Garth Wunsch

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since Jun 09, 2017
Dad gave me my first very own garden plot at age ten and I’ve been gardening ever since.  I’m 76!
Been no-till for eight years now.
Sudbury, Ontario Zone 4b
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Recent posts by Garth Wunsch

Harvesting my first Winecaps. Some had a few worm holes, but happily these huge ones were worm free. The worms are coming in from the root, not off the cap because as I slice crossways, the infestation gets less. I cooked up a mess last night from Paul Stamets video linked above. OMG… slathered on homemade sourdough toast, with fresh lemon garlic asparagus… and Paul’s requisite 100 ml good red wine!!! The tiny ones are so darn cute…
P.S. if there’s only the occasional worm, then I just fry them up and give thanks for the free protein… many cultures still survive on grubs, worms, etc…
1 month ago
I’m a student at Dr. Elaine’s Soil Foodweb school. Next section in my course is microscopy. I purchased a Swift SW380T and it does all the course asks. Microbe Hunter gives it a good rating.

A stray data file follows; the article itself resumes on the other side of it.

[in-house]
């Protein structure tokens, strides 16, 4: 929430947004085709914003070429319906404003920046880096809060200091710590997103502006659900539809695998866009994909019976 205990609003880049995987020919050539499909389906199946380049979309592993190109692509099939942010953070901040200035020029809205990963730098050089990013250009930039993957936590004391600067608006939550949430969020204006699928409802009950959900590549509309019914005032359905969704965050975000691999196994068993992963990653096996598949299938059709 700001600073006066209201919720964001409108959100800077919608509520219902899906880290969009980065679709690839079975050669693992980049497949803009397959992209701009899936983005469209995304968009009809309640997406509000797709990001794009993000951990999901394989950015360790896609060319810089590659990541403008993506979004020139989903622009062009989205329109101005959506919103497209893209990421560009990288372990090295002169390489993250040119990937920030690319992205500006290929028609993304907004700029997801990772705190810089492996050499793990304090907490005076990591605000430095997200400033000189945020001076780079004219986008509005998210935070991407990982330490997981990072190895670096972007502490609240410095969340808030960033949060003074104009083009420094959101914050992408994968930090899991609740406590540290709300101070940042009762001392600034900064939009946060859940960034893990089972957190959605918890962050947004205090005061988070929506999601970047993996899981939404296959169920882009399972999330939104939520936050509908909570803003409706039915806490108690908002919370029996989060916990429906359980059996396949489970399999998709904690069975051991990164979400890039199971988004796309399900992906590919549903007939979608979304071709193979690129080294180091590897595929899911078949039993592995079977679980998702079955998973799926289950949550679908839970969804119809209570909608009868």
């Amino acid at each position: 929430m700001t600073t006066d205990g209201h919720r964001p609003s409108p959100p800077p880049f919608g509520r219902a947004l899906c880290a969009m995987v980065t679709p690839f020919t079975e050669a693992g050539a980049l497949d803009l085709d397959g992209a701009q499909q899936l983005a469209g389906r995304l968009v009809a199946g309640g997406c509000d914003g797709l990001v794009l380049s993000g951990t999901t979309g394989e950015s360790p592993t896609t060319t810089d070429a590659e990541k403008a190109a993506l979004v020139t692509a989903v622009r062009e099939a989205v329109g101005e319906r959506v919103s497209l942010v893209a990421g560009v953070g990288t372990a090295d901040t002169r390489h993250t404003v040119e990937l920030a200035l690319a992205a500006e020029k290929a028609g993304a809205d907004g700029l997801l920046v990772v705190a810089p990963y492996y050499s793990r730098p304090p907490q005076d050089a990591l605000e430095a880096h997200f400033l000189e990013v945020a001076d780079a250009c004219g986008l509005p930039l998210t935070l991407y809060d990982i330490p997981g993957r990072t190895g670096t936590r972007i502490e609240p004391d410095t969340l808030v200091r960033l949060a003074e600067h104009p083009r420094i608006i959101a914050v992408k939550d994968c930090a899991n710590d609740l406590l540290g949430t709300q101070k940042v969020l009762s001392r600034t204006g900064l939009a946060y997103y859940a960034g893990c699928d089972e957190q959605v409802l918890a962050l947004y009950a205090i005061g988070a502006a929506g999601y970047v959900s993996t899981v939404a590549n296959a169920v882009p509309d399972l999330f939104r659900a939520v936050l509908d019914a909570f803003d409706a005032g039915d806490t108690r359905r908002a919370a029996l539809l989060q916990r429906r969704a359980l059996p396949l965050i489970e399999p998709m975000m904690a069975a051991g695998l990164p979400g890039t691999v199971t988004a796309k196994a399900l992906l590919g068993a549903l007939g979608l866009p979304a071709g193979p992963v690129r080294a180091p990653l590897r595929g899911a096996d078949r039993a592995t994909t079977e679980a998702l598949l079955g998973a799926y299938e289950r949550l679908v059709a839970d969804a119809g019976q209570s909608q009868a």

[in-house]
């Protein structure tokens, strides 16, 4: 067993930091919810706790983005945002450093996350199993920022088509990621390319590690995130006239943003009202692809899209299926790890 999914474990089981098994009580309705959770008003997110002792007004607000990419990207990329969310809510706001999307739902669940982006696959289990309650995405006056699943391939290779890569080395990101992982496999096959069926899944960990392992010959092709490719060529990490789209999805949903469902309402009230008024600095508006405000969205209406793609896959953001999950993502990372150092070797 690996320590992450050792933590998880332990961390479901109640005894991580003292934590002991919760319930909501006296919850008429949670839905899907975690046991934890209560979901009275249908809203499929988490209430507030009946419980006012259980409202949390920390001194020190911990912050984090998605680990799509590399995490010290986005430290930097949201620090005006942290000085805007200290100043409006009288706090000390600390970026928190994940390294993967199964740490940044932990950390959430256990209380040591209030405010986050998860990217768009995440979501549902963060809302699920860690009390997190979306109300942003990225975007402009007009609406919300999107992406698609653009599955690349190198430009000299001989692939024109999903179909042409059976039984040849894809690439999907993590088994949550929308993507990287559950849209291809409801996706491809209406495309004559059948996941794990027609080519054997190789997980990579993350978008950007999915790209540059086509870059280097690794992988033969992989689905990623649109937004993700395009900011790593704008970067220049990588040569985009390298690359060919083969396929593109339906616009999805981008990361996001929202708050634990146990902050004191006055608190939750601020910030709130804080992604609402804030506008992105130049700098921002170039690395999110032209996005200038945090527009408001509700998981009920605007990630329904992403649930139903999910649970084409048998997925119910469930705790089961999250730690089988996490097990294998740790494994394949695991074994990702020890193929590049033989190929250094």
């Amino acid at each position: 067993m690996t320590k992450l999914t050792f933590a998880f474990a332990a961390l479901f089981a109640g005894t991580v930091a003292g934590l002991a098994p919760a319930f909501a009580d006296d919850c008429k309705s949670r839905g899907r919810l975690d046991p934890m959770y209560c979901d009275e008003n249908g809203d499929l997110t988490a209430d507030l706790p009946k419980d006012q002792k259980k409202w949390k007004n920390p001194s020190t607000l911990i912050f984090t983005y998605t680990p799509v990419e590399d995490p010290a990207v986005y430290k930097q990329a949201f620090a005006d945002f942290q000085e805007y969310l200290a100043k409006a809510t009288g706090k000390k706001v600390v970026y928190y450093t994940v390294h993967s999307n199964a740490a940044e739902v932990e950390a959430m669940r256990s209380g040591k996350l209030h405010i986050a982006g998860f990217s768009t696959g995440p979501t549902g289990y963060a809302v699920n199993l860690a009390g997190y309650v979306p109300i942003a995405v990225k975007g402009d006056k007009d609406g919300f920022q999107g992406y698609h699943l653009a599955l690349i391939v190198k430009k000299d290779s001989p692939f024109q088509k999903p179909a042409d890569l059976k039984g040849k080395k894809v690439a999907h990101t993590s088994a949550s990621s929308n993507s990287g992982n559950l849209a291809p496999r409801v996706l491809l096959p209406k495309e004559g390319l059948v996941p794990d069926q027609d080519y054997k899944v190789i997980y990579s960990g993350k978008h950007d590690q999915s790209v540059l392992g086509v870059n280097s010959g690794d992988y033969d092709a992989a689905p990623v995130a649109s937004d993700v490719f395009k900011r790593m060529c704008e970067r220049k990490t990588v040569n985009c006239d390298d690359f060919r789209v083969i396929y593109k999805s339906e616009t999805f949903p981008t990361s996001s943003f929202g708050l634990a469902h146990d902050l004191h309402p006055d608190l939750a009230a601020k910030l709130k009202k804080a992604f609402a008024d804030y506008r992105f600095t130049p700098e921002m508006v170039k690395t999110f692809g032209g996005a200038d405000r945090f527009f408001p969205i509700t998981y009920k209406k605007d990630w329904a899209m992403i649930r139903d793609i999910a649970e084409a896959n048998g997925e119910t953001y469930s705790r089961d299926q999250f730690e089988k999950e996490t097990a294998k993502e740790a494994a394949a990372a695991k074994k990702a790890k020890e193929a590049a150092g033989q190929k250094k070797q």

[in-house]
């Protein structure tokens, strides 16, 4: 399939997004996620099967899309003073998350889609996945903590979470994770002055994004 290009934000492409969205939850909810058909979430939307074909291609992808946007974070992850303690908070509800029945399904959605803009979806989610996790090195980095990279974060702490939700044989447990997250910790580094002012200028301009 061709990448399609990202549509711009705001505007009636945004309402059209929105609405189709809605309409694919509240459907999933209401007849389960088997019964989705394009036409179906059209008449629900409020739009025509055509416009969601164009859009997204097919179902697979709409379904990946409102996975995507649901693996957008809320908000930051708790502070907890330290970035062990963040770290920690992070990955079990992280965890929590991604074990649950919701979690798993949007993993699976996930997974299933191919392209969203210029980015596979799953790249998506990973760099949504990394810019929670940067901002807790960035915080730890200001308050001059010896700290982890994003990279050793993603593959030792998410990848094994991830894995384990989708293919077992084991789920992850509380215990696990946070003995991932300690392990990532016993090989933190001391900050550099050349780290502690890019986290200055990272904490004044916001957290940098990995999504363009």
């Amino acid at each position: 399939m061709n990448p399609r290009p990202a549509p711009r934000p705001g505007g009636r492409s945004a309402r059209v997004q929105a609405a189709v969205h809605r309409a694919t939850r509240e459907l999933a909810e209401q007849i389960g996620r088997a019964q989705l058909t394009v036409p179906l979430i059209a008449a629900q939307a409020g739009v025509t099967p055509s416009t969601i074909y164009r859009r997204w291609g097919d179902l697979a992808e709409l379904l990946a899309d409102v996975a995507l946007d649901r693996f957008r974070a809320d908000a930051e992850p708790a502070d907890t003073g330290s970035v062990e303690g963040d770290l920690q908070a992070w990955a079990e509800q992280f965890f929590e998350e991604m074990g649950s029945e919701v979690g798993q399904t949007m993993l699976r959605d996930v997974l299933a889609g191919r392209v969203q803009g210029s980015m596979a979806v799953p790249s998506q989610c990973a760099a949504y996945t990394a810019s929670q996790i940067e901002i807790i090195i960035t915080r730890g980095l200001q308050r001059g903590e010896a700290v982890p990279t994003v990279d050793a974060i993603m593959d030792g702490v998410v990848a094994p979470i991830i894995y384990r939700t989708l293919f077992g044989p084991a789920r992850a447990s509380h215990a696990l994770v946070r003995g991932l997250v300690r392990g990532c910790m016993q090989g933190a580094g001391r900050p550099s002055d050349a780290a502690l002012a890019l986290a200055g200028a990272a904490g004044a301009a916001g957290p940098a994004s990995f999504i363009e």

I too wear glasses and have seriously different prescriptions in each eye, and only one eye works at a time. Your old issue of a dark halo was likely due to having the aperture closed too much. Open the aperture and turn down the light intensity.
7 months ago
Well…. Dr. Ingham is absolutely neurotic about CLEAN. I’m one of her students!!!

I have a DeWalt backpack sprayer, but without settings, so I just use the biggest nozzle available without using the inline filter thingy. So far no issues. I don’t strain going into the sprayer (it has a coarse filter in the fill lid) but I’m careful to make sure my tea brewer is free of any foreign materials prior to the brew. So far so good. My tea bag is a paint strainer from the hardware store.
11 months ago